That's probably one of the most difficult introductions to the Culture. It was actually my favourite science fiction book for quite a while. "Interesting outcome" is a bit of an understatement.

    I think it's also the first novel that Banks wrote back in the mid-70s. And it was in trying to tell this story of Zakalwe that necessitated coming up with the idea of the Culture. But the novel was quite byzantine and complicated and so Banks retired it - until his school friend (and fellow science fiction author) Ken MacLeod took a look at it, helped him edit it and suggested how he should structure the novel. Then it was finally ready for print (by which time Banks was already one of the more well-known, new, 'literary' writers in the U.K.).

    The book is rightfully (and humorously) dedicated to his friend as "I blame Ken MacLeod for the whole thing. It was his idea to argue the old warrior out of retirement, and he suggested the fitness program, too."
    Derk of Derkholm likes this.
  4. kenubrion

    kenubrion Well-Known Member

  5. Boreas

    Boreas n log(log n) Staff Member

    For some reason, Matter is one of the Culture novels that I least connected with at the time. Have only read it once. But maybe I missed something, because I've come across more people who regard it very highly. Not that it was a bad novel, but I just don't remember it having the same kind of impact on me like most of the other Culture instalments. Perhaps because it was such a long wait between the last Culture book and Matter (something like 7 or so years) and the previous one, Look to Windward, was really good.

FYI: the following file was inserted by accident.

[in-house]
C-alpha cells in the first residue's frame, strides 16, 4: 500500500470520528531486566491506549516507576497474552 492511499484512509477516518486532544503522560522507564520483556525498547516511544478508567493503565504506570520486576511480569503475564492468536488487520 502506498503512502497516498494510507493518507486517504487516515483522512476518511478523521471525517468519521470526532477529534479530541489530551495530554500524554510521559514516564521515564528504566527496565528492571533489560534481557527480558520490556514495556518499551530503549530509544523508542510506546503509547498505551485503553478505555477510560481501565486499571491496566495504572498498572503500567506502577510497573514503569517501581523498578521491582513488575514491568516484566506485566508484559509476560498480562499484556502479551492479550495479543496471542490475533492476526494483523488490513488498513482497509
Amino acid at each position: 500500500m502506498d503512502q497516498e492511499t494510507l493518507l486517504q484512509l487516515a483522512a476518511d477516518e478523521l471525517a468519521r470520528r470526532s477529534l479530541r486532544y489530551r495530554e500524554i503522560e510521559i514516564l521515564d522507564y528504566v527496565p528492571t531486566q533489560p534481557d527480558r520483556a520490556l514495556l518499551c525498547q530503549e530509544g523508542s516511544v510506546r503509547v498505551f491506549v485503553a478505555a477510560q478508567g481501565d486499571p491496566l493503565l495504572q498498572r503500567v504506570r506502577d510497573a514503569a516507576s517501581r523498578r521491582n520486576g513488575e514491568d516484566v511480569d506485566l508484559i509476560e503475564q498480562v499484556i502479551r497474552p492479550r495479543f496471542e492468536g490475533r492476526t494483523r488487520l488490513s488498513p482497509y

What did you like so much about it?
  6. kenubrion

    kenubrion Well-Known Member

    It starts with the medieval backdrop and that's my favorite genre of fantasy, then the daughter shows up in the middle of it and she's now become a highly ranked Special Circumstances agent of Contact. She's SO major that it's a great juxtaposition versus even the greatest fighters of the guys who live there. Then the true nature of the sphere is revealed by her and the investigations of the surface and then the various worlds is just amazing and it never lets up, just goes in totally new directions all the time with her being the constant.
  7. Dtyler99

    Dtyler99 Well-Known Member

    Look to Windward is my favorite. While it's perhaps the most restrained Culture novel, there is an elegiac mood to it all that underscores the Culture's imperfections (and SC's big blow it) in a way that's not mawkish nor accusatory. Very strong characters, subtle and realistic stakes and motivations. I think it doesn't get mentioned as often as other Culture novels because it is more introspective than say, Excession.